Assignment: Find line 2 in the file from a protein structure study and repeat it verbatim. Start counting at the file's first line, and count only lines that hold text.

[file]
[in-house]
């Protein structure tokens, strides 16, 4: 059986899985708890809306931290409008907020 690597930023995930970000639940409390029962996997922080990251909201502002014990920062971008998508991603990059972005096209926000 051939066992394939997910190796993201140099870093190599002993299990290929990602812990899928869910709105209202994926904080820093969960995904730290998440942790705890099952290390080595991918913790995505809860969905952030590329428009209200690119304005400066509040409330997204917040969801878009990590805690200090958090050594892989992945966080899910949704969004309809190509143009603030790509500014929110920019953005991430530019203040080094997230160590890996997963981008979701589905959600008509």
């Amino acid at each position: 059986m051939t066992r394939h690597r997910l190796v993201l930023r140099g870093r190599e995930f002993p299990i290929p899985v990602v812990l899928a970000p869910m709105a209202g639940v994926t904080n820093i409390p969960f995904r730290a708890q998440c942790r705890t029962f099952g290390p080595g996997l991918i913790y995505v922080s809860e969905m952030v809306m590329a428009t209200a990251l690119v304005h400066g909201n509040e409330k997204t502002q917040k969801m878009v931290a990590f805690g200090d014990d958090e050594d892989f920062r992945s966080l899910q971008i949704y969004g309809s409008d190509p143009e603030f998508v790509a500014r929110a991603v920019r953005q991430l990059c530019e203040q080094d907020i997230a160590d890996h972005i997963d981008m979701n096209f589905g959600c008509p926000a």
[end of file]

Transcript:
């Protein structure tokens, strides 16, 4: 059986899985708890809306931290409008907020 690597930023995930970000639940409390029962996997922080990251909201502002014990920062971008998508991603990059972005096209926000 051939066992394939997910190796993201140099870093190599002993299990290929990602812990899928869910709105209202994926904080820093969960995904730290998440942790705890099952290390080595991918913790995505809860969905952030590329428009209200690119304005400066509040409330997204917040969801878009990590805690200090958090050594892989992945966080899910949704969004309809190509143009603030790509500014929110920019953005991430530019203040080094997230160590890996997963981008979701589905959600008509």